Five weeks after the mass exodus of Rohingyas from Myanmar began on 25 August, the UN says the total number of arrivals in Bangladesh has now topped 501,000.
It's just over a month since Myanmar's military launched what is widely reported to be a brutal campaign against minority Muslims living in Rakhine state, sparking what the United Nations has called ''a human rights nightmare''.
UN Secretary-General Antonio Guterres recounted ''bone-chilling accounts from those who fled, mainly women, children and the elderly'' in a speech before the UN Security Council on Thursday. Their testimonies, he said, ''point to excessive violence and serious violations of human rights''.
Myanmar has blocked all UN aid agencies from delivering urgently needed humanitarian supplies to Rohingya communities.
Myanmar's civil leader, Nobel laureate Aung San Suu Kyi, has so far said little to address the crisis, despite heated international pressure to do so.
Suu Kyi, who skipped the UN General Assembly this month, has also dismissed mounting allegations of state-sponsored atrocities against Rohingyas as ''misinformation''.
The Rohingya have extremely limited rights in Buddhist-majority Myanmar, and are classified as illegal immigrants rather than citizens. They have long suffered from state-sponsored discrimination and possible crimes against humanity.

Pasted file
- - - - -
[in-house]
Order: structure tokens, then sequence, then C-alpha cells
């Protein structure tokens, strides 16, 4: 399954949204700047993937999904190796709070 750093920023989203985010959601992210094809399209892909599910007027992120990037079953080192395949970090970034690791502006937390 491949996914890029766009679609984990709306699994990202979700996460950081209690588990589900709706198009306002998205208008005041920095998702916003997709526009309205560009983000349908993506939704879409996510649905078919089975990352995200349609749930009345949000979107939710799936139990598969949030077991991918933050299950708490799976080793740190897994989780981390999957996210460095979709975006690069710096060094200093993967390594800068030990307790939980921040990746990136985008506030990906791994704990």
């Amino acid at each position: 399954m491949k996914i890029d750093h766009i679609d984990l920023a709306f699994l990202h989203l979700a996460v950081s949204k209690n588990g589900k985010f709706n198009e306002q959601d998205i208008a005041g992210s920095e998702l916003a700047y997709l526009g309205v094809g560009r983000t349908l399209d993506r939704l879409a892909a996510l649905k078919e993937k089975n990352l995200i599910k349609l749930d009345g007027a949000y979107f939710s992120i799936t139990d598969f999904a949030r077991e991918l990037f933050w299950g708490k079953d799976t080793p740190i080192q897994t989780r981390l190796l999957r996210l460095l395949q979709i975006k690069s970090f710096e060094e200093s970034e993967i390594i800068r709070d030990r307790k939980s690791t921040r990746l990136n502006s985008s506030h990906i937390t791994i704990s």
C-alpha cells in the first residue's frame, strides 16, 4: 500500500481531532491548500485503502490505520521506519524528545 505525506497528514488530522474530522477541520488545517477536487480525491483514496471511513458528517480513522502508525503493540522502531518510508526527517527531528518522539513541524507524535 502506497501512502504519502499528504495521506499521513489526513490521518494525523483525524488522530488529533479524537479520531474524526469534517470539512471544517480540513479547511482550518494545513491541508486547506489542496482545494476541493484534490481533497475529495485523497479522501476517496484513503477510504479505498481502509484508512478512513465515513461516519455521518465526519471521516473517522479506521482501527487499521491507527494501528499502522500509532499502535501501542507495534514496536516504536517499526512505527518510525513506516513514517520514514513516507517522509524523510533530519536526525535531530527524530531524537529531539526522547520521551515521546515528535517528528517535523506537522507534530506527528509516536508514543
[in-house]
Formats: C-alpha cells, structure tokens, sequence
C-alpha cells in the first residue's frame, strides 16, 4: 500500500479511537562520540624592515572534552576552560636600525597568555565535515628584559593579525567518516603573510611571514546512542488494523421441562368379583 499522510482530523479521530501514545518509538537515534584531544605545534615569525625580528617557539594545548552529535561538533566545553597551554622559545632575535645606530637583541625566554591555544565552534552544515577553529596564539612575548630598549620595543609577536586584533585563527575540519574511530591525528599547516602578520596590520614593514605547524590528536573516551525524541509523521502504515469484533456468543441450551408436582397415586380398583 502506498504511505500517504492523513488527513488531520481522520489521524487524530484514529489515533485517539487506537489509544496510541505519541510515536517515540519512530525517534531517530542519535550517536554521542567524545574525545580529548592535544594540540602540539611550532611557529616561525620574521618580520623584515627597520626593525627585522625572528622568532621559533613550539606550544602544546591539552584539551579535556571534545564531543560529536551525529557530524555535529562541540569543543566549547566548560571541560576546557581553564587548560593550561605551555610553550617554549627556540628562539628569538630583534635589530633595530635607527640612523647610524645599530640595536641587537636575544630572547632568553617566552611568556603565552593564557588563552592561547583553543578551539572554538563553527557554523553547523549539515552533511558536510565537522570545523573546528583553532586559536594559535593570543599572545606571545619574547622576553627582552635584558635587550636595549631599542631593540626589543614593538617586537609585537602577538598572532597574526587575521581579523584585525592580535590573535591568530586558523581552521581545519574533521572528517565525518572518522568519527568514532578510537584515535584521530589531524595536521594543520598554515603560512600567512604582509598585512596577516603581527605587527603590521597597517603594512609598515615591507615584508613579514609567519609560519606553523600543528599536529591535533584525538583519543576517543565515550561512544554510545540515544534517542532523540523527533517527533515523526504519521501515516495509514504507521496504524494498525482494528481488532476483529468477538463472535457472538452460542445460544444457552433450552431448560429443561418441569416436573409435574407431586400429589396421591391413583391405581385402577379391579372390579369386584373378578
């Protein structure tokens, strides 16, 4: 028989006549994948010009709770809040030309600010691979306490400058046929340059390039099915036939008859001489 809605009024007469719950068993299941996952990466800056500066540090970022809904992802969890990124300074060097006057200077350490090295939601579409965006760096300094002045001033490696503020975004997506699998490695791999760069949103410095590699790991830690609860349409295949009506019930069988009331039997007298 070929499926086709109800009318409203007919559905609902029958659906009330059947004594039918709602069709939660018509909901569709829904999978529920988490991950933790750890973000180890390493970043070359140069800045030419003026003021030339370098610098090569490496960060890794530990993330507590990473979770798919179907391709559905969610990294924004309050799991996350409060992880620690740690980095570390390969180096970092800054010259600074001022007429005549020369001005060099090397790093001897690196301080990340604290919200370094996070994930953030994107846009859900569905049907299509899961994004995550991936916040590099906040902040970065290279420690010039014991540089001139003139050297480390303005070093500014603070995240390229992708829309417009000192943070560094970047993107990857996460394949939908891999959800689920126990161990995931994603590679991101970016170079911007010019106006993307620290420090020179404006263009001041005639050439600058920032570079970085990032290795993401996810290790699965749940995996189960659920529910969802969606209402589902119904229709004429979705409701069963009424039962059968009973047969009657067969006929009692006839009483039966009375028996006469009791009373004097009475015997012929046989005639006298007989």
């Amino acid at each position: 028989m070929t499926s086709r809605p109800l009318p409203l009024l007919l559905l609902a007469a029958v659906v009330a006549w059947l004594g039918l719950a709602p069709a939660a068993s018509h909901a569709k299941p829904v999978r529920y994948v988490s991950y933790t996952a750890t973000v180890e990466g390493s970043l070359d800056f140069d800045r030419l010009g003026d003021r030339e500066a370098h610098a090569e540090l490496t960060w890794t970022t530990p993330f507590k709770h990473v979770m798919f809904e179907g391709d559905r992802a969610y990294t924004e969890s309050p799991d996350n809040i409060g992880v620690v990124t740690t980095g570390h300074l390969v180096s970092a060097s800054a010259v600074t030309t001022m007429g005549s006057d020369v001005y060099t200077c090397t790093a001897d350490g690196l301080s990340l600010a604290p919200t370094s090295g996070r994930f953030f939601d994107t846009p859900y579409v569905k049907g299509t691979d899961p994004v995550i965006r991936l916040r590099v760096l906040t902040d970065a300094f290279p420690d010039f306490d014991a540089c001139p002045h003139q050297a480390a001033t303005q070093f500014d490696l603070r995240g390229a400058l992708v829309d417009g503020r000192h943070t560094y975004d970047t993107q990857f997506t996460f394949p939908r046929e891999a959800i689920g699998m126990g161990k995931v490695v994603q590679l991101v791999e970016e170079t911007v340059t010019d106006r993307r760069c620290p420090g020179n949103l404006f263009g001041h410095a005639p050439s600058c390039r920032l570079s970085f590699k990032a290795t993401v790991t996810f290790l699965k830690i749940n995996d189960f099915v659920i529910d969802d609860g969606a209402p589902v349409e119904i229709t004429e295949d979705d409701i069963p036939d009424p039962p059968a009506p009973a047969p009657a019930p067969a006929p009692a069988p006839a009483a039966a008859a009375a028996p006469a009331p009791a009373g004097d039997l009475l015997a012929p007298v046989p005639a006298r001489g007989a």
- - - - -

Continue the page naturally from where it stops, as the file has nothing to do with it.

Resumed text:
But their plight rapidly and drastically worsened after 25 August, when Rohingya militants attacked government security posts. The military responded with extreme measures, prompting refugees to flee to neighbouring Bangladesh and creating ''the world's fastest developing refugee emergency,'' according to Guterres.
In the past month, human rights groups have reported rape, arson, killings and other forms of abuse against Rohingyas and their villages by state actors.
Desperate to escape by any means necessary, Rohingyas have fled Myanmar by land and sea, sometimes walking for several days without food.
On late Thursday, a boat carrying more than 60 Rohingyas capsized off the Bangladeshi coast. At least 23 are confirmed dead, including several babies. The rest are missing, unaccounted for or feared to have drowned.
This tragedy ''is a grim reminder of the extraordinary risks that desperate Rohingya are taking in order to escape the violence engulfing their homeland,'' said UNICEF Bangladesh representative Edouard Beigbeder. ''Dozens of others are believed to have perished making similar journeys'' since the crisis erupted, in late August he noted.
But Myanmar's national security adviser, U Thaung Tun, denied accusations of persecution against Rohingyas in an address to the Security Council on Thursday.
''I can assure you that the leaders of Myanmar, who have been struggling so long for freedom and human rights, will never espouse policy of genocide or ethnic cleansing and that the government will do everything to prevent it,'' he said. ''We are concerned by reports that thousands of people have crossed into Bangladesh. We would like to fathom the real reasons for the exodus.''